Gordhan and Zuma had clashed repeatedly over the latter’s links to the politically-influential Gupta family and the management of state-owned enterprises.

Gordhan’s ouster not only leaves the Treasury without a proven hand at the tiller, it removes one of the government’s strongest proponents of transparency.

Predictably, the news triggered a 4% plunge in the value of the rand versus the dollar. And has already resulted in South Africa’s credit rating being downgraded.

So, while the headlines are dour for the moment, we remain bullish on South African stocks over the long-term.

The Johannesburg Stock Exchange (JSE) has seen it all over the past thirty years.

Read more: Africa Capital Group LLC South African Stocks Poised for Long-Term Gains Despite Zuma’s Maneuverings – Africa Capital Group LLC

11 Apr

9th Africa Carbon Forum, Cotonou, Benin, 28 – 30 June 2017

Collaborative climate action for sustainable development in Africa

COTONOU, Benin, April 10, 2017

Come to Cotonou for the 9th Africa Carbon Forum to engage in promoting climate action in Africa.

The 9th Africa Carbon Forum (ACF) will focus on how engagement between State and non-State actors can be further strengthened in the key sectors for Africa (energy, agriculture and human settlements), including the role of future carbon markets to achieve enhanced climate action, towards the goals of sustainable development.

The event will cover:

  •          Practical examples of policies, initiatives and actions in Africa;
  •          Barriers and enabling measures for engaging climate action in key sectors;
  •          Financial instruments and regulatory frameworks;
  •          Advancing the implementation of climate action and more.

With a comprehensive programme of plenary sessions, workshops, a ministerial section, side events and exhibits, this is a one of a kind event in the region.

The ACF is a great opportunity for financiers, policymakers and project developers to share experiences, network and build capacity.

Over the past decade the ACF has provided a unique platform for Africa to engage on climate change issues in the region. The Forum brings together key stakeholders from the public sector and other non-Party actors from Africa and beyond. It witnesses the participation of key multilateral and bilateral development institutions and experts to discuss urgent actions needed on the ground and share experience and build capacity for implementation of actions.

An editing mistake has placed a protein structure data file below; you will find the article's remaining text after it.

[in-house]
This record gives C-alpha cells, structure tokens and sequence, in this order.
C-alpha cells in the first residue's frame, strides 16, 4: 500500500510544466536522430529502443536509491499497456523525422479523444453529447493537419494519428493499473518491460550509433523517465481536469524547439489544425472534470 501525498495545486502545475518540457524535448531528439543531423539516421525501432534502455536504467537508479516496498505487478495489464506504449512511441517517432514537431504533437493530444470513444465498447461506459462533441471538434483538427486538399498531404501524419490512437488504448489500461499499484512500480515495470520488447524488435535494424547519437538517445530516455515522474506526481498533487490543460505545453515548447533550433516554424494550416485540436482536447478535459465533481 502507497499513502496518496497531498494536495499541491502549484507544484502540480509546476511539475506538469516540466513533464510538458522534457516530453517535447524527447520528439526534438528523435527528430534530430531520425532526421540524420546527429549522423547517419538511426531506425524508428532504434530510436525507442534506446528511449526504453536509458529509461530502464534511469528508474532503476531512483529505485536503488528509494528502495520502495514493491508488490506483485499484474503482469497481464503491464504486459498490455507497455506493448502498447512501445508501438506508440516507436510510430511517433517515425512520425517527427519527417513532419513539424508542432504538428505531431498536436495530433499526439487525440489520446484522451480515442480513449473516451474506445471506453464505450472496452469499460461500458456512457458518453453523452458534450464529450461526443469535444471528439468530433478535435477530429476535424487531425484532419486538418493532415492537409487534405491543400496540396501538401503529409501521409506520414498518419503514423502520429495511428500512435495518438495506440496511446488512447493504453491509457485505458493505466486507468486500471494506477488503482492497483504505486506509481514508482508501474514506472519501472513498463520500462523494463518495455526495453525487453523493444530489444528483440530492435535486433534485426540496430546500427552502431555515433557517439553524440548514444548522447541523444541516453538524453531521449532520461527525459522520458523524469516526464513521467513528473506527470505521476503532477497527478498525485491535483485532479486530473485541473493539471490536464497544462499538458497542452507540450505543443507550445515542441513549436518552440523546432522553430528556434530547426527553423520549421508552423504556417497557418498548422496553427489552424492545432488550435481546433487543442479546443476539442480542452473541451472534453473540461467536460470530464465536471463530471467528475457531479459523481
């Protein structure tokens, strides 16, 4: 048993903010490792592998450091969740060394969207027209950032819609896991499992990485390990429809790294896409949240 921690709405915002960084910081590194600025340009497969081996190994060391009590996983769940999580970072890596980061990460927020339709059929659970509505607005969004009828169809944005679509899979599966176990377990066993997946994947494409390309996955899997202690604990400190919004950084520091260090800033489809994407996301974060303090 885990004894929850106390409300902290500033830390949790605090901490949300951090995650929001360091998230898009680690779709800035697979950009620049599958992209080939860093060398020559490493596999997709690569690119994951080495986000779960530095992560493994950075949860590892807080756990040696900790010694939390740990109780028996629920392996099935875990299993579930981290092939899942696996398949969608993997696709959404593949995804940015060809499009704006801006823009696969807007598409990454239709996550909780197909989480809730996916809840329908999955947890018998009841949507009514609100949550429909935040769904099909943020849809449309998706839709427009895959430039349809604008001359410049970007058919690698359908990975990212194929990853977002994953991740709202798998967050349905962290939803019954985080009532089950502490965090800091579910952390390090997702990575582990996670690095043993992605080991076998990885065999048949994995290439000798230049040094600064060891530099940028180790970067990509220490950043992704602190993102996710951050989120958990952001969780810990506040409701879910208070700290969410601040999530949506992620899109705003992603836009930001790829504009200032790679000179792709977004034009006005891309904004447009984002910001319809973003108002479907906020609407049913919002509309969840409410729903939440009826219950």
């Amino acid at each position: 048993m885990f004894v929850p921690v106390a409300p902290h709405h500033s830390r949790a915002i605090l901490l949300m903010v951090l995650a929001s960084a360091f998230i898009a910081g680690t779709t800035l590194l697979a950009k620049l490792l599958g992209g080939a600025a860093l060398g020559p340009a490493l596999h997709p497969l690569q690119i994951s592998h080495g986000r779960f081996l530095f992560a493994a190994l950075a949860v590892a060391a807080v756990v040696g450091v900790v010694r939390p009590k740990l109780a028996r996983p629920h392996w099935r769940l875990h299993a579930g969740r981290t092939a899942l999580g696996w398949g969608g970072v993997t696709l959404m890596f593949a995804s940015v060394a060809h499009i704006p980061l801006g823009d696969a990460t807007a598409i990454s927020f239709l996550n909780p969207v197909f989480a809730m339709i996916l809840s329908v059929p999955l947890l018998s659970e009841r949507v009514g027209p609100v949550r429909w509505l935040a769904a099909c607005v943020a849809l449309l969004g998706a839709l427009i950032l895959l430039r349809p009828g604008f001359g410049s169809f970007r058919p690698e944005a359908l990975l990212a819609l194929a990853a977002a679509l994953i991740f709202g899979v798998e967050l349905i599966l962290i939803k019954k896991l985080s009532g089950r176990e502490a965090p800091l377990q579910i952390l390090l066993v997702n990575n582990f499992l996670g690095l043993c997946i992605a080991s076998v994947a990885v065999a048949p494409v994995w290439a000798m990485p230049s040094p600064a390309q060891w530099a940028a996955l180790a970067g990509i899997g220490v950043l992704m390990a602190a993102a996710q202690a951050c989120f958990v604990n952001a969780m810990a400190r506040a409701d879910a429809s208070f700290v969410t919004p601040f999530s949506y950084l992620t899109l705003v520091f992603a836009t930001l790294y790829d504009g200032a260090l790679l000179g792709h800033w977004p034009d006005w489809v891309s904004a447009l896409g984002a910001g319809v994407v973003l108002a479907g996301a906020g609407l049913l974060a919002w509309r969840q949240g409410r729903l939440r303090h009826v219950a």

Meet us in Cotonou to learn, share and connect at ACF 2017. Registration is open at www.AfricaCarbonForum.com.

Distributed by APO on behalf of The United Nations Framework Convention on Climate Change (UNFCCC).

10 Apr

Ministry of Labour and United Nations Launch “Opening Doors: Building Careers Together” Joint Human Resource Initiative

The launch was presided over by officials from the Ministry of Labour, Public Service, and Human Resource Development, including Honourable Minister Gathoth Gatkuoth Hothnyang, Honourable Deputy Minister David Yau Yau, and Honourable Undersecretary Mary Hillary Wani Pitia

The Ministry of Labour, Public Service and Human Resource Development and the United Nations jointly launched the new “Opening Doors: Building Careers Together” initiative, which aims to educate and sensitize South Sudanese nationals on employment in the United Nations system, at the Ministry of Labour on Thursday.

The launch was presided over by officials from the Ministry of Labour, Public Service, and Human Resource Development, including Honourable Minister Gathoth Gatkuoth Hothnyang, Honourable Deputy Minister David Yau Yau, and Honourable Undersecretary Mary Hillary Wani Pitia. Joining the government representation was Undersecretary of the Ministry of Humanitarian Affairs and Disaster Management Honourable Gat Kouth Peter Kulang and Undersecretary of the Ministry of Youth, Culture and Sports Honourable Agum Riig Maban.